Three Weeks in the Shelter Home: A Journey of Compassion and Transformation

In the past three weeks, I have had the privilege of experiencing life from a different perspective, which has profoundly touched my heart and soul. It has led me to reflect on the fundamental necessities of life: food, clothing, and shelter. While these are basic rights that we often take for granted, it’s a stark reality that not everyone has access to them. Homeless individuals, in particular, face a daily struggle for survival, and it’s important for all of us to ponder why they find themselves in such dire situations. As I interacted with homeless men during my time at Loyola Shelter Home in T Nagar, I couldn’t help but ask myself how I perceived them. Do I view them as threats or as fellow human beings in need? Do I approach them with empathy and understanding? These questions are essential for anyone leading a comfortable life to contemplate.

The initial reactions of homeless individuals when rescued from roadside encampments, train stations, and street corners are often a mix of fear and embarrassment. However, their demeanor transforms as we extend our helping hands and engage in friendly conversations. Once admitted to a shelter home, they experience a newfound sense of safety and security. They yearn for someone to become a part of their journey toward a better life. During my time at Loyola Shelter Home, I learned a crucial lesson: the homeless require constant care and companionship. Being there with them, offering motivation and support, makes all the difference. The practice of providing them with continuous care and companionship is what truly sets our shelter home apart, and it brings joy and contentment to these individuals.

I often observed them sitting quietly in our shelter home, lost in their thoughts. However, when I approached them and initiated conversations, their faces lit up with happiness, and they opened up about their difficulties, bitter experiences, and unforgettable life events. It became evident that homelessness is closely intertwined with poverty, unemployment, and often being abandoned by their families. Managing and organizing the lives of homeless individuals in our shelter is no easy task. Each person has a unique mindset and a distinct set of challenges stemming from their individual experiences. Addressing their diverse needs requires a compassionate and tailored approach. During my time here, I had the opportunity to assist three residents with obtaining their Aadhaar cards at E-Seva Maiyam alongside Mr. Venkatesh, a dedicated staff member of our Loyola Shelter Home. Witnessing the gratitude on one of the resident’s faces as their documents were confirmed filled me with immense happiness. It reinforced the idea that small acts of kindness can make a difference in the lives of those less fortunate.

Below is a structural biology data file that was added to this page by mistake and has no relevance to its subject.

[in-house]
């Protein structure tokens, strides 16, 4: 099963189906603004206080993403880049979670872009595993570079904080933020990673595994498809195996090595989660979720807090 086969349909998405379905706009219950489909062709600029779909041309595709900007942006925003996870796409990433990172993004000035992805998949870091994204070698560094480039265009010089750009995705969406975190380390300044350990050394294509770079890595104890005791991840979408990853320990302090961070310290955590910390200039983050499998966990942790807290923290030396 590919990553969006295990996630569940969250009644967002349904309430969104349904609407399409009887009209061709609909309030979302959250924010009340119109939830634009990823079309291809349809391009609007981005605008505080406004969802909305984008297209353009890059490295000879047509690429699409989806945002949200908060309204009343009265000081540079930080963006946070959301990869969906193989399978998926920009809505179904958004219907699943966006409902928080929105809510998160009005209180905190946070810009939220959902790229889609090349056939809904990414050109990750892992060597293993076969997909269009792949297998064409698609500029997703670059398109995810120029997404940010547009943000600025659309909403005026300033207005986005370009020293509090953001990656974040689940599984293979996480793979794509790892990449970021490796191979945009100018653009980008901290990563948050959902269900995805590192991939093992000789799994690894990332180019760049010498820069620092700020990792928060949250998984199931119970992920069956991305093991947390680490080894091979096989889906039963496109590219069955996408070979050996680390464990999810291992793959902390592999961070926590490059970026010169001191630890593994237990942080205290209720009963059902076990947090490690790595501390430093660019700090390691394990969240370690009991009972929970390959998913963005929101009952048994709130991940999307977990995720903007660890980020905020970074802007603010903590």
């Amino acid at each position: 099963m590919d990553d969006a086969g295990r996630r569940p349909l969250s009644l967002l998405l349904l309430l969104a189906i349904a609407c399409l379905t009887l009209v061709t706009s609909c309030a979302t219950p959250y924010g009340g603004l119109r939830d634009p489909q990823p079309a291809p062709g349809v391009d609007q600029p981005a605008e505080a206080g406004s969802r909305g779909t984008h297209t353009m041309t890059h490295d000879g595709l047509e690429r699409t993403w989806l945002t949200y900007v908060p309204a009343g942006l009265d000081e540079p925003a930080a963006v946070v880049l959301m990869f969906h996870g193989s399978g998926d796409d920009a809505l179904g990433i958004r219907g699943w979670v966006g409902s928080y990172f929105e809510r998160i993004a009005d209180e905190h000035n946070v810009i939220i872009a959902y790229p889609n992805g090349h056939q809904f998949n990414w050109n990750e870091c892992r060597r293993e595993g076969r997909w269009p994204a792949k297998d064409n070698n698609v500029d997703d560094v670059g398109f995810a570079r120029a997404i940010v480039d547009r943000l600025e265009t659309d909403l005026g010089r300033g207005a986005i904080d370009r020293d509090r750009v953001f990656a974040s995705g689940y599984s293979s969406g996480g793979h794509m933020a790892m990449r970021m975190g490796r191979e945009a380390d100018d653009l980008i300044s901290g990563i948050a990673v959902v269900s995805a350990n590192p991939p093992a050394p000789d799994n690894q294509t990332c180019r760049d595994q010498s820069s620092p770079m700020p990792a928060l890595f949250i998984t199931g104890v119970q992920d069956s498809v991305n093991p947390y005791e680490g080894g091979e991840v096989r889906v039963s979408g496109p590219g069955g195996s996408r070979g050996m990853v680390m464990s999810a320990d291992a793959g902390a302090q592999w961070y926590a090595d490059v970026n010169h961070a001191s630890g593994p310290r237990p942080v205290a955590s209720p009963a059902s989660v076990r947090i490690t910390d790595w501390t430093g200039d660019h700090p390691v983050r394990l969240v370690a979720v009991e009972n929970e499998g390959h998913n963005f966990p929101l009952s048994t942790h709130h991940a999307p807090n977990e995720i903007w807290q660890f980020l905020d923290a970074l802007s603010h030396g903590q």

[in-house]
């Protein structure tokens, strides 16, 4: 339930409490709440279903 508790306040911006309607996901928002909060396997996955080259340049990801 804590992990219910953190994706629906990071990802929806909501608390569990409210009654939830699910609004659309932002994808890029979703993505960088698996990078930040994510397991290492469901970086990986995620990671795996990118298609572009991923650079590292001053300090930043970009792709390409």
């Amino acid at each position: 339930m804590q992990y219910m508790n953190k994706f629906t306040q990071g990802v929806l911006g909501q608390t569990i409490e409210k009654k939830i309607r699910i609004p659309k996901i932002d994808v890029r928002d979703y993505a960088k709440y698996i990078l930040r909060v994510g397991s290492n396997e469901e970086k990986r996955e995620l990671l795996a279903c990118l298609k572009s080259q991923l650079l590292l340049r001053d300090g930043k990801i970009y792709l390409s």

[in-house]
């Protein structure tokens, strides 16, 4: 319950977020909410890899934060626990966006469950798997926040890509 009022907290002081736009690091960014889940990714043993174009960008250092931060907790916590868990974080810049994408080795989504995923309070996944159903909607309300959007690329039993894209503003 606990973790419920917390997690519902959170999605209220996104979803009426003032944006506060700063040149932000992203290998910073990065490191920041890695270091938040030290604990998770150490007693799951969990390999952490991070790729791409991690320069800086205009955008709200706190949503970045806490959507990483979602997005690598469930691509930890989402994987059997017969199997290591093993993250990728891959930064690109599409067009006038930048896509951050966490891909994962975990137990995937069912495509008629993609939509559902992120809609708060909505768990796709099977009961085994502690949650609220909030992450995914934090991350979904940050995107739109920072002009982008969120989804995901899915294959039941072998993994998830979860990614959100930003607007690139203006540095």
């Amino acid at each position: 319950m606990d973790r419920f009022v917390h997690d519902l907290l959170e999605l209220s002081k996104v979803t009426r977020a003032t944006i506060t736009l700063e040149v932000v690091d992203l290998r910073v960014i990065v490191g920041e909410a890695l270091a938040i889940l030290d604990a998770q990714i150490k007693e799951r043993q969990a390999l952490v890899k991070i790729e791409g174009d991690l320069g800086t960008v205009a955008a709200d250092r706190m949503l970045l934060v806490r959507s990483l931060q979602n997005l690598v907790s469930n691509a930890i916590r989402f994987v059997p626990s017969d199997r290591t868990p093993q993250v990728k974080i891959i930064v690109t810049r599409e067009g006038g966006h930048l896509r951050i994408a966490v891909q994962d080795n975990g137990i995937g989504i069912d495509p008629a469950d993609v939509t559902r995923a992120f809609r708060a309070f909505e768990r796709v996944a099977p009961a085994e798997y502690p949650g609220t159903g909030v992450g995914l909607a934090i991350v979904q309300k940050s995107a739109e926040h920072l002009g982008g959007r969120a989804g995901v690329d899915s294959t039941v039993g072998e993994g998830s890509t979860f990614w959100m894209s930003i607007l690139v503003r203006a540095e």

Similarly, we secured a job for a differently-abled individual named Mr. Shankaran at an electrical tools and repairs shop. Initially met with hesitation from the shop owner, we highlighted Mr. Shankaran’s skills and experience in the field. The owner relented, offering Mr. Shankaran a job with a monthly salary and meals. Seeing the joy on Mr. Shankaran’s face, I was reminded of Mother Teresa’s wise words: “Not all of us can do great things, but we can do small things with great love.” By keeping the needs of homeless individuals in mind and offering our compassion, we can make a significant impact on their lives, helping them lead better and more fulfilling lives.

Joemarsh Leo SJ

2 thoughts on “Three Weeks in the Shelter Home: A Journey of Compassion and Transformation”

  1. By reading your article..I thing it’s really an enriching experience. As a human specially religious in today’s world are always going behind luxurious life. No time to think about the needy and poor people. In this society you got this chance to reform yourself and sure you will afirm the life of marginalized.

  2. Thank you Madam for your encouraging words. What you said is true. Yes we need to think and accompany the poor and needy that’s what we are called for……Called to Serve the marginalized.

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